If the Jazz are patient enough to wait for him to develop a shot, he has an incredibly high ceiling due to his size and athleticism. And given that the Jazz aren't close to playoff contention, they should be willing to be patient. 

 

24. Charlotte Hornets: PF Jarnell Stokes, Tennessee

Vitals: 20 years old, 6'9", 262 pounds

Junior stats: 15.1 points per game, 10.6 rebounds per game, 0.9 blocks per game

The Associated Press reported that Josh McRoberts has opted out of his contract (h/t ESPN).

He could re-sign with the Hornets, but they can't count on it. If he leaves, they'd be left with just Bismack Biyombo and Cody Zeller alongside Al Jefferson.

 

25. Houston Rockets: SG P.J. Hairston, North Carolina

Vitals: 21 years old, 6’5”, 229 pounds

Sophomore stats: 14.6 points, 4.3 rebounds, 1.3 steals per game

Only four players on the Rockets scored more than 8.7 points per game this postseason. That isn't to say they need more offense, but instead more depth. 

Hairston should be their best guard off the bench besides Jeremy Lin from Day 1.

 

26. Miami Heat: PG Jordan Clarkson, Missouri

Vitals: 22 years old, 6’5”, 186 pounds

Junior stats: 17.5 points, 3.4 assists, 1.1 steals

Mario Chalmers will be a free agent this summer. It's unlikely the Heat will be able to retain him, nor do they need to with Norris Cole outperforming him at times this year.

With Cole stepping into the starting lineup, Miami would need a new backup point guard.

 

27. Phoenix Suns: PF Clint Capela, Switzerland

Vitals: 20 years old, 6’11”, 222 pounds

French LNB Pro A 2013-14 Stats: 9.8 points, 4.5 rebounds, 1.5 blocks per game

Phoenix has four draft picks. All four players aren't making its active roster next season.

With their final pick of Round 1, the Suns should roll the dice on the prospect with the highest potential because he won't crack their rotation as a rookie anyway.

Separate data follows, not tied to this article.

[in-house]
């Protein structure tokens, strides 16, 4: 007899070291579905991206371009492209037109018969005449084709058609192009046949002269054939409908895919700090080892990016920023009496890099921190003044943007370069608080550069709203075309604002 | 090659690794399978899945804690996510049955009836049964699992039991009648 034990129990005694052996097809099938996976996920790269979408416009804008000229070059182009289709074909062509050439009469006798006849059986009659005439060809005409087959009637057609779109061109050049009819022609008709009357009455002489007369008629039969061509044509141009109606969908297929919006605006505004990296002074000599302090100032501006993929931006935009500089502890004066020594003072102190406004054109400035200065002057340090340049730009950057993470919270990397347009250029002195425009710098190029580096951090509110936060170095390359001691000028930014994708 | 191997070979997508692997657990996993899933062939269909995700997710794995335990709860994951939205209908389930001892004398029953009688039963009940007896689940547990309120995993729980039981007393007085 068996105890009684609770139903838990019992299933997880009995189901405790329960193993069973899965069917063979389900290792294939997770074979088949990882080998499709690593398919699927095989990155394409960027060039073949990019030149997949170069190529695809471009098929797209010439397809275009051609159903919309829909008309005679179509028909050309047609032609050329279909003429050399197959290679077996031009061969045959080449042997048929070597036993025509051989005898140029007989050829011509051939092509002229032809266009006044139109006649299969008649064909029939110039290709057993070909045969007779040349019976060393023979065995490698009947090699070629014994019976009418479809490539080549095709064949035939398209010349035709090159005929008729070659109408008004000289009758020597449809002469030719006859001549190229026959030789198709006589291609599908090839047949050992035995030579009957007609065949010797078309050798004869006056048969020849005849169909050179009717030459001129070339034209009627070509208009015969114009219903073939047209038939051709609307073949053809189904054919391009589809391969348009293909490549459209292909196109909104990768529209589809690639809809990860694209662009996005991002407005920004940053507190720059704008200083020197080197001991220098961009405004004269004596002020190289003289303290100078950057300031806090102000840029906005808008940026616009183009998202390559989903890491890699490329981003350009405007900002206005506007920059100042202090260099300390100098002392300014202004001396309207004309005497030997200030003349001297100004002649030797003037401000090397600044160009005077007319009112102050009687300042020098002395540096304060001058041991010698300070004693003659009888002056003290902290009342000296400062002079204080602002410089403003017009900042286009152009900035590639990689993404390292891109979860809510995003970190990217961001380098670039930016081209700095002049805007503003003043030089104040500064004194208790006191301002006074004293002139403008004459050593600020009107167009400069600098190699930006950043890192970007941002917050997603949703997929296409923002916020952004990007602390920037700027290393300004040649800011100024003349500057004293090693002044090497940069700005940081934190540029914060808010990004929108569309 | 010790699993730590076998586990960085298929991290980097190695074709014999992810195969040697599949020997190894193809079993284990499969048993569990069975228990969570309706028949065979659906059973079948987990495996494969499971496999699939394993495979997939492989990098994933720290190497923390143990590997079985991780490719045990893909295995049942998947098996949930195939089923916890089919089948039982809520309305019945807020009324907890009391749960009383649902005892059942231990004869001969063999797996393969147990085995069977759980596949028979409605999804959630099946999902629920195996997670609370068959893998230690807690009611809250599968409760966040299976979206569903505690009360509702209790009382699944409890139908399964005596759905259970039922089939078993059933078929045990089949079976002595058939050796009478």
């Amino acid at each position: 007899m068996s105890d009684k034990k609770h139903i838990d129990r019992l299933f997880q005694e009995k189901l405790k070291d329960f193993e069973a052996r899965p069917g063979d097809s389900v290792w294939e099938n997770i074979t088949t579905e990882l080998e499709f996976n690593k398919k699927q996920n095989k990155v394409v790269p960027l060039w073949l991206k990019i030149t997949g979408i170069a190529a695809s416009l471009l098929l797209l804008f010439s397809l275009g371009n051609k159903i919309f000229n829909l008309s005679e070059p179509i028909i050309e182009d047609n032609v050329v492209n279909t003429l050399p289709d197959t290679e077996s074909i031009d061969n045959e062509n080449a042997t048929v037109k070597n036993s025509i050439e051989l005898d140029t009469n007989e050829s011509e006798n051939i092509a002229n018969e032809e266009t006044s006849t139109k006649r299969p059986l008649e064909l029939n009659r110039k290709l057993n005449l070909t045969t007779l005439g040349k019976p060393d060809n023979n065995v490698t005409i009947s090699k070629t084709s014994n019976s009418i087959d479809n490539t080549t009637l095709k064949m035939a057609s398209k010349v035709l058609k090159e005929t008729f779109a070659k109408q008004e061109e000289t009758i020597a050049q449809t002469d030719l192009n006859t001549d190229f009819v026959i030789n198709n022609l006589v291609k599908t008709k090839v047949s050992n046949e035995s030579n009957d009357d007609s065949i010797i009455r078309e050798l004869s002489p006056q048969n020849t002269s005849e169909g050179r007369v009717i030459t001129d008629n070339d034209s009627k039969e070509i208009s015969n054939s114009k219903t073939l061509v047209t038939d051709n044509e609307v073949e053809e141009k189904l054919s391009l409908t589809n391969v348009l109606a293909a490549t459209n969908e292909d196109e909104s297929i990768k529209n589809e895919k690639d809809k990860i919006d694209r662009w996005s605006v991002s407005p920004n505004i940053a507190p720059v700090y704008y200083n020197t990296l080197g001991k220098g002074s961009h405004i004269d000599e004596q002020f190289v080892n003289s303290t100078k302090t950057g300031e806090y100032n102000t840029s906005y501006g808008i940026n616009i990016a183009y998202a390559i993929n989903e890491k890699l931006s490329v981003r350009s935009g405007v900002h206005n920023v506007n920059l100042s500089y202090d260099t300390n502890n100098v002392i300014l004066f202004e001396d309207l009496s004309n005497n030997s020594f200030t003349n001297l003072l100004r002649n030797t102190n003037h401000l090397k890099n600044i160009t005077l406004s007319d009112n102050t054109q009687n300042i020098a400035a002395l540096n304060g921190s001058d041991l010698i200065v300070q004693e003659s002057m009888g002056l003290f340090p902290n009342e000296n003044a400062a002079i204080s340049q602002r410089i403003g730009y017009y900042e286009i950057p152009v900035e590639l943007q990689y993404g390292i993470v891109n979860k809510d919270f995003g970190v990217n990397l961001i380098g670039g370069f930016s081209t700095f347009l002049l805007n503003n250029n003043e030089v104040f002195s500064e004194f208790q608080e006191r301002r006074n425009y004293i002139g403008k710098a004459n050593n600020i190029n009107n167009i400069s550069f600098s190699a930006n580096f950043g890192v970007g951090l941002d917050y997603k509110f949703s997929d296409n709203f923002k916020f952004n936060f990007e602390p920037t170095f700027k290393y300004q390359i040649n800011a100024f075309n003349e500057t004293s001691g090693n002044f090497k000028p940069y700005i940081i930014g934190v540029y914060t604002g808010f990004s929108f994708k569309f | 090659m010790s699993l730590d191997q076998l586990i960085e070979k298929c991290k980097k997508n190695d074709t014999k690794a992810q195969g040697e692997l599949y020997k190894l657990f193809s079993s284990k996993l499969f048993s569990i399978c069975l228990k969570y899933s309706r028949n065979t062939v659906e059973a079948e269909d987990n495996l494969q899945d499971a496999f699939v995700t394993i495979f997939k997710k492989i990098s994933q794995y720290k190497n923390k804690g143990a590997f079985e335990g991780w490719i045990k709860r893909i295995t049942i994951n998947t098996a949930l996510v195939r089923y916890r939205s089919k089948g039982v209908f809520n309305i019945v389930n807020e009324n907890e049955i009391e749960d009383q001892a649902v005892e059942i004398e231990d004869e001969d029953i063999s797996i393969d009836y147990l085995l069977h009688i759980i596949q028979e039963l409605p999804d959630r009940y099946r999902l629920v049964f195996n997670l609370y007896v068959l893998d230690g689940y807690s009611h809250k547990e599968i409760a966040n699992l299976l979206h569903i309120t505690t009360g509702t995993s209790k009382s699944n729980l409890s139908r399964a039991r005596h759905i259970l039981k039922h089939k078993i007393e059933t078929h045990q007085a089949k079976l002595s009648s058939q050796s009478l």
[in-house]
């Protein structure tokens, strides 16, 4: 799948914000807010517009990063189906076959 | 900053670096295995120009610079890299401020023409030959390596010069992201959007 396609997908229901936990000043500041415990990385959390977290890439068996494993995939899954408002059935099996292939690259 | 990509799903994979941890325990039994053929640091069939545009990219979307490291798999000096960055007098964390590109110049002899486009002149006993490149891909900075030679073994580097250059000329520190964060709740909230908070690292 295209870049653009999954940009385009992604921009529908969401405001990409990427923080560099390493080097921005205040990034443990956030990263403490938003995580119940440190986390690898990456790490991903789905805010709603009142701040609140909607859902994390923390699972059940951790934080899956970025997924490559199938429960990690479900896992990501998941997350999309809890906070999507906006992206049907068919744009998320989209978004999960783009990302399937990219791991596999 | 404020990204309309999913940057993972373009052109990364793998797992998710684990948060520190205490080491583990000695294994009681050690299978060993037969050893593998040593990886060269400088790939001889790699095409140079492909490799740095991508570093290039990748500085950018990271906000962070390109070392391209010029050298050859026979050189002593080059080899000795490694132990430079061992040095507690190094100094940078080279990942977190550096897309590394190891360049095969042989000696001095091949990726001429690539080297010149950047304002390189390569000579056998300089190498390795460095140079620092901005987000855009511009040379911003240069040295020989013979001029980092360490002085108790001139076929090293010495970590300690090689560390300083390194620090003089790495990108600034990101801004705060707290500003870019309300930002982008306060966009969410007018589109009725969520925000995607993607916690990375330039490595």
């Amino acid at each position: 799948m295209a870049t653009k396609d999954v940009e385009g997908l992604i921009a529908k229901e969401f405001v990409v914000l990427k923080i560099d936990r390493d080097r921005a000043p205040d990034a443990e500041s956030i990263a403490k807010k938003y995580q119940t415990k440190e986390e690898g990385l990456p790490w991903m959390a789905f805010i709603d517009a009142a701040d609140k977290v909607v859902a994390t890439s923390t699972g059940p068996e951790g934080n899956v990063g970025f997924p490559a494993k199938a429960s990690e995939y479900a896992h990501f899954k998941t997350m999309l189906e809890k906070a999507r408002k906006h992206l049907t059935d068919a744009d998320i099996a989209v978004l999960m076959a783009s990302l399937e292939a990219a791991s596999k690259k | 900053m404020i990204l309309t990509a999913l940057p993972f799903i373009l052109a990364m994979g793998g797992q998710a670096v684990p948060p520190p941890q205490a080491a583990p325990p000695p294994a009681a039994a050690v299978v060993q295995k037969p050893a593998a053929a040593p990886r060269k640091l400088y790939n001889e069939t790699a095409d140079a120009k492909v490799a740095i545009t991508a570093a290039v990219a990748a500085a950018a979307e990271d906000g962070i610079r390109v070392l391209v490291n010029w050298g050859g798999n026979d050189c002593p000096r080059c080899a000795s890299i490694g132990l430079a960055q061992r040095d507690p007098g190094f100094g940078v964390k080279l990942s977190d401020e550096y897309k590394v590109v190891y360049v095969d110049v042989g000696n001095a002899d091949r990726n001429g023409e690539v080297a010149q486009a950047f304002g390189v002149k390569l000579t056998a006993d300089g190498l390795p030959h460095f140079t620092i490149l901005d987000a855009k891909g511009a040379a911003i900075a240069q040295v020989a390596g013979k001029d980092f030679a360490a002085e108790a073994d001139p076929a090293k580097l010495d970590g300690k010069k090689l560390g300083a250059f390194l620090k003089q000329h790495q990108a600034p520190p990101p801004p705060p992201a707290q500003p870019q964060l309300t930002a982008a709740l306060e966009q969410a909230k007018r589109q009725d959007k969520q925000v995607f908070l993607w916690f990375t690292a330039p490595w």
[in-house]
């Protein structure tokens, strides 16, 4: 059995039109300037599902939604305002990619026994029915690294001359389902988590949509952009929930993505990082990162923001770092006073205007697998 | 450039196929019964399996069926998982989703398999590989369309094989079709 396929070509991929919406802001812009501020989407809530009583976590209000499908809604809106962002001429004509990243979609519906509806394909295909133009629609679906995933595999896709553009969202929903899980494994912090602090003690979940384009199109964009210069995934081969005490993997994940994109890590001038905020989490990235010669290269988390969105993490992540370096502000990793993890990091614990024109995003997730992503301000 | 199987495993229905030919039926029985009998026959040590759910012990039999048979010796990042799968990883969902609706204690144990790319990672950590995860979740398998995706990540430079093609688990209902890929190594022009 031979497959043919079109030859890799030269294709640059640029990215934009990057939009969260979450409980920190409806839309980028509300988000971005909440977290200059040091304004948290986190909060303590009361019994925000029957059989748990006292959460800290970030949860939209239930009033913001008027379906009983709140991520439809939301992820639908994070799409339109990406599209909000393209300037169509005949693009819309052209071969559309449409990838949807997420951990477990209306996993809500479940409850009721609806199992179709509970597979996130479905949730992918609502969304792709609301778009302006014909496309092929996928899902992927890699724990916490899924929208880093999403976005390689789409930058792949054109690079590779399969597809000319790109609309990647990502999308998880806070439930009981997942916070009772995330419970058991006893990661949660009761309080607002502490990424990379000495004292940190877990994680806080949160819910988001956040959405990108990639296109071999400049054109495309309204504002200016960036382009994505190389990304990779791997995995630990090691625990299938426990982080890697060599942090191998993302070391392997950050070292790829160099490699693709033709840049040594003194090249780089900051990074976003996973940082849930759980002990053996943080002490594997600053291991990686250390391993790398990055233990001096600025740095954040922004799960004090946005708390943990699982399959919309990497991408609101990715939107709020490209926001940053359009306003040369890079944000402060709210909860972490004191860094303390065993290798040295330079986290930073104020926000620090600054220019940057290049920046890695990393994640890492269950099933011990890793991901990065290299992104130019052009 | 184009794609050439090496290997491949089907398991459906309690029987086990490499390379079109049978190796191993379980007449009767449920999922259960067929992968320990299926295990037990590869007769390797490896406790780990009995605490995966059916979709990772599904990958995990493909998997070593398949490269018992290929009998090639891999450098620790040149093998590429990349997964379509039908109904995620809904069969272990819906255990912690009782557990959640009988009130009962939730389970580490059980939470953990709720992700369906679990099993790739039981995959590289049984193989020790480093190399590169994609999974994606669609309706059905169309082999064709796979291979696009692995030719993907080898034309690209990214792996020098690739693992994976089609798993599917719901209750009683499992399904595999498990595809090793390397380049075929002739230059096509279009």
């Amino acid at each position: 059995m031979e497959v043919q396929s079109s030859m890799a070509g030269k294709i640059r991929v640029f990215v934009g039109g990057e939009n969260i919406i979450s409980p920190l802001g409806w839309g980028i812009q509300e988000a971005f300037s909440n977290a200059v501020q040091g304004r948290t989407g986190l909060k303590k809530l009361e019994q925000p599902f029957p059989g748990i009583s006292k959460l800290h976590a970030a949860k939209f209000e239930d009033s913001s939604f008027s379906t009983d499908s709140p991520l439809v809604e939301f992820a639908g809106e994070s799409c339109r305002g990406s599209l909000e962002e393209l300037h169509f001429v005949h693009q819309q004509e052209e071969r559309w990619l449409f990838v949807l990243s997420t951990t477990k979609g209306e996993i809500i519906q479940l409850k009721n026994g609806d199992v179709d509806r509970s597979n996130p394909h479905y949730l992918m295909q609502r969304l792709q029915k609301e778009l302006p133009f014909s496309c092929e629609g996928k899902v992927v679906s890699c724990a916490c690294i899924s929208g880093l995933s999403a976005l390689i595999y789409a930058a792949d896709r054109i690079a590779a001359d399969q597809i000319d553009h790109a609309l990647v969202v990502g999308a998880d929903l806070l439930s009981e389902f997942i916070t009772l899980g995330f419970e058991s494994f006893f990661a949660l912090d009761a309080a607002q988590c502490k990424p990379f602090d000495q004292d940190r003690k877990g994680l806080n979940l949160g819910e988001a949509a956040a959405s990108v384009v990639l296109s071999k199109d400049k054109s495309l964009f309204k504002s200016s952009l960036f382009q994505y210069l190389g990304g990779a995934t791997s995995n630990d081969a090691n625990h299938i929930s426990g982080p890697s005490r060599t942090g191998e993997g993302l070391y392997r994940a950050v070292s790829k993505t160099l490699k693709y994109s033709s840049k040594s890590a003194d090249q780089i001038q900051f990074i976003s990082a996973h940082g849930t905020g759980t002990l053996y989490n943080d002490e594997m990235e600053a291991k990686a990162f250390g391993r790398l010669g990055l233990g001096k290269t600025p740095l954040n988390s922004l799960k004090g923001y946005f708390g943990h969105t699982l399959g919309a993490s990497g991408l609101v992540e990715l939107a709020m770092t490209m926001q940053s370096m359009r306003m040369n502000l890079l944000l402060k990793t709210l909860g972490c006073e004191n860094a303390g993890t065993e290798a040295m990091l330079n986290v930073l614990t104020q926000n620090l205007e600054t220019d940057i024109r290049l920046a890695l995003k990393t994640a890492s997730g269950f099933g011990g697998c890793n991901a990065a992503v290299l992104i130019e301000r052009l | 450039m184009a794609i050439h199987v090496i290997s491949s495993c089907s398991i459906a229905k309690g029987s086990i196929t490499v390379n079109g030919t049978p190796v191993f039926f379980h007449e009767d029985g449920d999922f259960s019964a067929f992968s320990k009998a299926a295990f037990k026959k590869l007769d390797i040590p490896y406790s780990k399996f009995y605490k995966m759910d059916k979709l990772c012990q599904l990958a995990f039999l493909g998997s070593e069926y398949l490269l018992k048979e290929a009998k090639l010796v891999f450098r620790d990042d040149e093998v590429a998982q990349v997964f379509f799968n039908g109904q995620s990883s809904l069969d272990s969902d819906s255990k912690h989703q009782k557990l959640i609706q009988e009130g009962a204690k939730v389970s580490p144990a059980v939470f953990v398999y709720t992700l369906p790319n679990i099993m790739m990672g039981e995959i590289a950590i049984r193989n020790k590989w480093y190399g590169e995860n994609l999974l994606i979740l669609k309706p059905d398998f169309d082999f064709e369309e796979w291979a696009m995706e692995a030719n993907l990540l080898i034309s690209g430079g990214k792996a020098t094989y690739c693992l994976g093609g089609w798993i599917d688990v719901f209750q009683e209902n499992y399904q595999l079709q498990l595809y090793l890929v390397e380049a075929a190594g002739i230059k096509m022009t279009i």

28. Los Angeles Clippers: PF Mitch McGary, Michigan

Vitals: 22 years old, 6’10”, 250 pounds

Sophomore stats: 9.5 points, 8.3 rebounds, 1.9 steals per game

Jared Dudley, at 6'7", will be the Clippers' tallest reserve under contract this summer. They're desperate for length with big men Glen Davis and Ryan Hollins free agency-bound.

McGary's size and motor should allow him to make an instant impact off the bench. 

 

29. Oklahoma City Thunder: SF K.J. McDaniels, Clemson

Vitals: 21 years old, 6’6”, 195 pounds

Junior stats: 17.1 points, 7.1 rebounds, 2.8 blocks per game

Thabo Sefolosha will be a free agent this summer. His minutes began to disappear in the playoffs, but the Thunder would benefit from filling his role as a defensive specialist.

McDaniels could not only do that, but he'd be also less of an offensive liability than Sefolosha.

 

30. San Antonio Spurs: PF Kyle Anderson, UCLA

Vitals: 20 years old, 6’9”, 230 pounds

Sophomore stats: 14.6 points, 8.8 rebounds, 1.8 steals per game

With Saric long gone, that leaves Anderson as the best fit in the draft to step into Boris Diaw's point forward role should he leave in free agency.

Diaw is also 32 years old, so even if he re-signs the Spurs could find a successor.

 

David Daniels is a columnist at Bleacher Report. He tweets, too.